Mark also plays on the value system of the Roman culture. The Greco-Roman culture was built on four pillars of Hellenistic life: education, health care, entertainment, and competition. If you pay attention to the stories Mark chooses to tell and the way he chooses to tell them, you begin to notice that Jesus is being portrayed as quite the impressive character. He's a master teacher (education), an incredible healer of all kinds of conditions (health care), an entertainer of crowds who are constantly “amazed” (entertainment), and better than any other man being offered for consideration (competition).

I think there is a reason that many of us prefer the gospel of Mark. In short, we are Romans! We are westerners who are cut from the same cloth. It’s for the very same reasons we enjoy the shorter, faster, more entertaining gospel of Mark. But Mark has an agenda much deeper than simply entertaining his readers. And he starts to head down his main path as the gospel nears the end.

One of the many differences that you can find in the gospel of Mark appears to come during the telling of the crucifixion story. An astute Bible student may notice that in the gospel of Mark, Jesus is offered wine mixed with myrrh before He is on the cross; in every other gospel, He is offered vinegar mixed with gall, both before and on the cross. This seems like a minor detail (or a major one for biblical critics), but in fact, Mark is doing something much deeper under the surface. In order to explain this, I would like to describe the coronation of a Roman Caesar. (While I heard this teaching from Ray Vander Laan, the man who did the definitive work on this was the Oxford scholar Thomas E. Schmidt.)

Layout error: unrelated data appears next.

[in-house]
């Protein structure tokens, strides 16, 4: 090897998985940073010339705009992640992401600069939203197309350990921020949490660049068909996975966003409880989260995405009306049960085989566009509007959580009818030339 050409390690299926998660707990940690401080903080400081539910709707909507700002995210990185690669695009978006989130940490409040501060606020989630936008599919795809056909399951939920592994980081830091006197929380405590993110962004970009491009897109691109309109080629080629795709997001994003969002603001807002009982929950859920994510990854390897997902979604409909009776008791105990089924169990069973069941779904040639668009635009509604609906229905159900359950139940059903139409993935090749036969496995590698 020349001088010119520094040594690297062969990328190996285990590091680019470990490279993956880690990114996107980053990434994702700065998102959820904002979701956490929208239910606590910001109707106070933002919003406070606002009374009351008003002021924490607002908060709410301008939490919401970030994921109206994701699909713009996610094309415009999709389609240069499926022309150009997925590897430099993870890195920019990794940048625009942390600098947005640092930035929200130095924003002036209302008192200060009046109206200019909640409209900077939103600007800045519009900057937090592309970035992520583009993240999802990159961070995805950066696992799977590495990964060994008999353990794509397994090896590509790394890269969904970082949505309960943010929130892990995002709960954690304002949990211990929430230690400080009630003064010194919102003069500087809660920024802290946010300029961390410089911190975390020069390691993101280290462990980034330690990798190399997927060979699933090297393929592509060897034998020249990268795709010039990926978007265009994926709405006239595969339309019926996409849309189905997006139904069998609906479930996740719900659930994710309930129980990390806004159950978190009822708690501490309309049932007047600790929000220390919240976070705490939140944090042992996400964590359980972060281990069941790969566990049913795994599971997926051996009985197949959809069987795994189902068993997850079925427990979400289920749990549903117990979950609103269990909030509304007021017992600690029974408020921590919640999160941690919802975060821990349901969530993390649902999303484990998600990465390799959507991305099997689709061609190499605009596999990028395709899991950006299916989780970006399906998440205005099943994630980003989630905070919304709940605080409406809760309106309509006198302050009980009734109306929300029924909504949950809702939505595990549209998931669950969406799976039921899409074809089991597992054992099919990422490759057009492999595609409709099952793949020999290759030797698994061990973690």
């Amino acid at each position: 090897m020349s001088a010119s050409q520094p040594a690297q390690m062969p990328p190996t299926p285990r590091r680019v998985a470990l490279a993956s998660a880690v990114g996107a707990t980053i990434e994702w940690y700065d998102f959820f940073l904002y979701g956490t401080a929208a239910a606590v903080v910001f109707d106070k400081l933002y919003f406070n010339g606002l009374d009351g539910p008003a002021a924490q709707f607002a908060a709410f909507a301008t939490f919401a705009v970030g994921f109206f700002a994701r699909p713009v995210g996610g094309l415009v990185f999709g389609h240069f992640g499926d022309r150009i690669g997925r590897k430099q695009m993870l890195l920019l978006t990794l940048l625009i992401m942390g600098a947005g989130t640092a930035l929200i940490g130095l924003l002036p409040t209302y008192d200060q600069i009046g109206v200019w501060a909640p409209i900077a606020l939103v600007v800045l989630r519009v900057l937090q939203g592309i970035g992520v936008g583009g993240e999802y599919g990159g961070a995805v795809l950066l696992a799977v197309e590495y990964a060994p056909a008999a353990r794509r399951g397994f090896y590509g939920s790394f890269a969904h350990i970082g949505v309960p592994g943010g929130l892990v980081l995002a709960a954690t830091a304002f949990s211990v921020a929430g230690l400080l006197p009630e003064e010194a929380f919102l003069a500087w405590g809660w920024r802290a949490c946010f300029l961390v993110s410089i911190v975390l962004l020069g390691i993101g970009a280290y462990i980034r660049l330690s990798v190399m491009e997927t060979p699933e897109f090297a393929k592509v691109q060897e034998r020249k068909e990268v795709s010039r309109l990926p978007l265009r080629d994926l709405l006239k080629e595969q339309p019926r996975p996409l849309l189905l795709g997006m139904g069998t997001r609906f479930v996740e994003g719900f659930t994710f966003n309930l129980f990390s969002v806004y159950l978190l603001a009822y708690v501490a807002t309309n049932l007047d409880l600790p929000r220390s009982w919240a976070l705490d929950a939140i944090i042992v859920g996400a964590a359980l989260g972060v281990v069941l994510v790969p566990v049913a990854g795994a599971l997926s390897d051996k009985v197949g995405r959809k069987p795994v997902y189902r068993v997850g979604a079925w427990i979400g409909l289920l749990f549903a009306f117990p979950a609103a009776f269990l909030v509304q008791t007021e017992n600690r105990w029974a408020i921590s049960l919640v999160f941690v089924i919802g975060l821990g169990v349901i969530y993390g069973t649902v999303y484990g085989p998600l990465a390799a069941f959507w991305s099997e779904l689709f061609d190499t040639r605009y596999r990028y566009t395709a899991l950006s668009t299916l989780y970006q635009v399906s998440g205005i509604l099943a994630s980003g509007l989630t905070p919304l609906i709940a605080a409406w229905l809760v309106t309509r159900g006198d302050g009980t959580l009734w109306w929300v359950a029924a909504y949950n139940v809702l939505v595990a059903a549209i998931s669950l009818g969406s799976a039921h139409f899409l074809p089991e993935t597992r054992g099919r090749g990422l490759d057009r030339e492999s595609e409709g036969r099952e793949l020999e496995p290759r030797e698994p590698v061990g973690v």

We don’t have a comprehensive account of every coronation of a Caesar, but we do have a few. One of the best records we have is of the coronation of Emperor Nero. From the records that we do have, one could conclude that the typical coronation had nine steps: